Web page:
4 London Summertime Traditions, 1 (Long) Weekend

July was a particularly busy month this year. Between loads of end-of-school-year activities for both kids and people trying to get their summertime soirees in before everyone headed out of the city for the month of August, our family calendar was booked.

And there was one week in mid-July that must have broken some record in how many things I managed to squeeze into four days. Apparently I was trying to do as many British summertime activities as I could before spending a month doing American summertime things. Here’s a recap of the weekend we did All the Things:


My dream come true. I have gone through the ballot process every year to try to get tickets to Wimbledon, and this year I was successful! Right after we had given up on ever getting tickets to the championships and instead purchased tickets to the No. 1 Court opening celebration in May.

And we got a good day and seats, too: Friday the 12th of July, the semi-finals. And No. 1 Court again!

And funny enough, we knew another couple (a French couple whose daughter is in E’s class) who also got tickets to the same court that day.

It’s really nice that they let you bring in your own food and alcohol to have a picnic there. So we didn’t have to spend a fortune on their particular brand of Champagne, or queue a long time for the bar, like we did back in May.img_1743I made the chicken salad and dessert, and they brought what all good French people would bring:champagne, bread, and cheeseWe could see the people waiting in ‘The Queue,’ who had been there who knows how many hours in the hopes that they would have the chance to buy someone’s returned tickets in the Wimbledon ticket resale scheme, which raises money for charity.

We got lucky to have such a beautiful day for it. After walking around and soaking up the atmosphere a bit, and a stop in the shop, we found a place just beyond Henman Hill/Murray’s Mound to picnic before play began on No. 1 Court.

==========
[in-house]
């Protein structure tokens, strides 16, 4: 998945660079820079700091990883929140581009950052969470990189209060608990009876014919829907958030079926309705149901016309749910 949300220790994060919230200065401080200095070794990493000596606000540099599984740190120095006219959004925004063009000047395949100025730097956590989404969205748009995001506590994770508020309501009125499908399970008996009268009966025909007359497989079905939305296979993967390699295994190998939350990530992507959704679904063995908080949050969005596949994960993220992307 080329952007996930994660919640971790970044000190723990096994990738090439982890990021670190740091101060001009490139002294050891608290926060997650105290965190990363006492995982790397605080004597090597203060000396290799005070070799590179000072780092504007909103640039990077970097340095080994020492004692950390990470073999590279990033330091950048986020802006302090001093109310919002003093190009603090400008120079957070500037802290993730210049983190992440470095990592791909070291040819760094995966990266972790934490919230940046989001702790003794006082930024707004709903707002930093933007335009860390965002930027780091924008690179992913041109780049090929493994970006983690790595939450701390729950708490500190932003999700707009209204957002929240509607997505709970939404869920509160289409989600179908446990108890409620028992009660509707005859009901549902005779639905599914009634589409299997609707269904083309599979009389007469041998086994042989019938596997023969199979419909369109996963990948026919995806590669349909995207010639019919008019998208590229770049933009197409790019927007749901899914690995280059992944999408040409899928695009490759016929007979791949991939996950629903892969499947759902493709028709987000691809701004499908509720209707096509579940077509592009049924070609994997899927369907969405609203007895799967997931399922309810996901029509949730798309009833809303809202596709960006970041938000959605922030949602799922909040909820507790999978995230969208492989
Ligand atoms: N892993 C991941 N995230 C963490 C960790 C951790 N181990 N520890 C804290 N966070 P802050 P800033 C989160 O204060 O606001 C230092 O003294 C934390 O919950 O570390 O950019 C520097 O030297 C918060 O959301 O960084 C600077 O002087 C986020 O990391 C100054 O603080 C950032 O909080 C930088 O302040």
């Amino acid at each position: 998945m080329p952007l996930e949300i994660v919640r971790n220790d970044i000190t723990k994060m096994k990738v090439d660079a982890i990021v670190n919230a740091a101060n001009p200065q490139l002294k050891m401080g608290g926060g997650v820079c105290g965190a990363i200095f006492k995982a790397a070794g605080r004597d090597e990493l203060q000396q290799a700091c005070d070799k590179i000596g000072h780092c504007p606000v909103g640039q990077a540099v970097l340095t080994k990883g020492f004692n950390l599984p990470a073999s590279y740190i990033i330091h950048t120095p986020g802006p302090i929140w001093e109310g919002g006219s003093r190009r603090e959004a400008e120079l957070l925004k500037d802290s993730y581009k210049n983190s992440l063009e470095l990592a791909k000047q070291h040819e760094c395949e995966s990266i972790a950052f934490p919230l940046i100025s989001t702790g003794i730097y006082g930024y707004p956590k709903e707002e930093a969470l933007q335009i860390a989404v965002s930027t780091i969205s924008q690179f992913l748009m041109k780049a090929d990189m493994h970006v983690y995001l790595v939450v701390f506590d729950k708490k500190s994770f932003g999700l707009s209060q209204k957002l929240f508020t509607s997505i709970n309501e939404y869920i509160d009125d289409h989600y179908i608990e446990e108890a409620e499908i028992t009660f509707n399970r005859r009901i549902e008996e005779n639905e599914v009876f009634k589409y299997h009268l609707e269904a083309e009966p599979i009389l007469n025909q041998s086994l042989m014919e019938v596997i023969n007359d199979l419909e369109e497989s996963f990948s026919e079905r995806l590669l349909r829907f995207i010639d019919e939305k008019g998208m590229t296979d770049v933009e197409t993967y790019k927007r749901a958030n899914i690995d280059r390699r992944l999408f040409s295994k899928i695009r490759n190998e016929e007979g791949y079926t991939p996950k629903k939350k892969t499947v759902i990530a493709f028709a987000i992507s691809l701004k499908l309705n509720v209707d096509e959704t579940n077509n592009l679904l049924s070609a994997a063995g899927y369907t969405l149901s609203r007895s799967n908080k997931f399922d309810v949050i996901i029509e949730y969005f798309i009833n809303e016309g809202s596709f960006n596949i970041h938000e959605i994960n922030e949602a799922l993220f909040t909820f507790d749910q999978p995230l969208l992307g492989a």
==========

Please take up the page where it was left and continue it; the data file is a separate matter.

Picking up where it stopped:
Our first match was ladies doubles, Dabrowski/Xu v. Krejcikova/Siniakova (Dabrowski and Xu took that one).

Next up was Babos/Mladenovic v. Hsieh/Strycova (winners).IMG_1779Then we headed to No. 2 Court, where they were showing the Centre Court match between Nadal and Federer live on the screens.

Of course I had to get the quintessential Wimbledon treat of strawberries and cream, but the queue for the stall selling them was bananas (yes, that’s a fruit pun).strawberries and cream: the average wait time from this position is 11 minutesBut here’s a tip: they also sell them at many of the other food stalls, so you can buy them elsewhere with a shorter queue.

The screens in No. 2 Court weren’t that big, so we finished watching that very exciting match on the Hill/Mound, on the big screen, with an enthusiastic crowd.IMG_1837IMG_1838

A few of the British celebrities there that day: Pippa Middleton, Hugh Grant, Jude Law, Leona Lewis, and the Davids—both Beckham and Attenborough. (Of course they all had Centre Court seats, so we didn’t see any of them.)

2. Saturday: British Summer Time Festival

img_1901The British Summer Time (BST) music festival in Hyde Park is huge, but I didn’t realise quite how huge until we went for the first time this year to see Florence + the Machine.img_1860When I purchased tickets, I saw the concert would begin at 1:30 p.m., and I naively thought that meant it was an afternoon show, and we’d be home by dinnertime. Uh, no.

It was an all-day festival. So a bunch of bands I’m not cool enough to have heard of would be playing all afternoon and evening, and then Florence would go on as the headliner sometime around 9:30 or so.img_1861While I love going to concerts of bands I like, I’m not really a music festival-going-type person. Being out in the sun (or rain and mud, as the case often is for Glastonbury) all day, drinking for 10 hours, pressing up against smelly and possibly high strangers, queuing for nasty port-a-loos… I’ll pass, thanks. I also haven’t worn face glitter since high school.img_1852Fortunately, our babysitter could change the hours we’d asked her to come, and M and I decided just to go around dinnertime and hope we wouldn’t be a mile and a half from the stage at that point.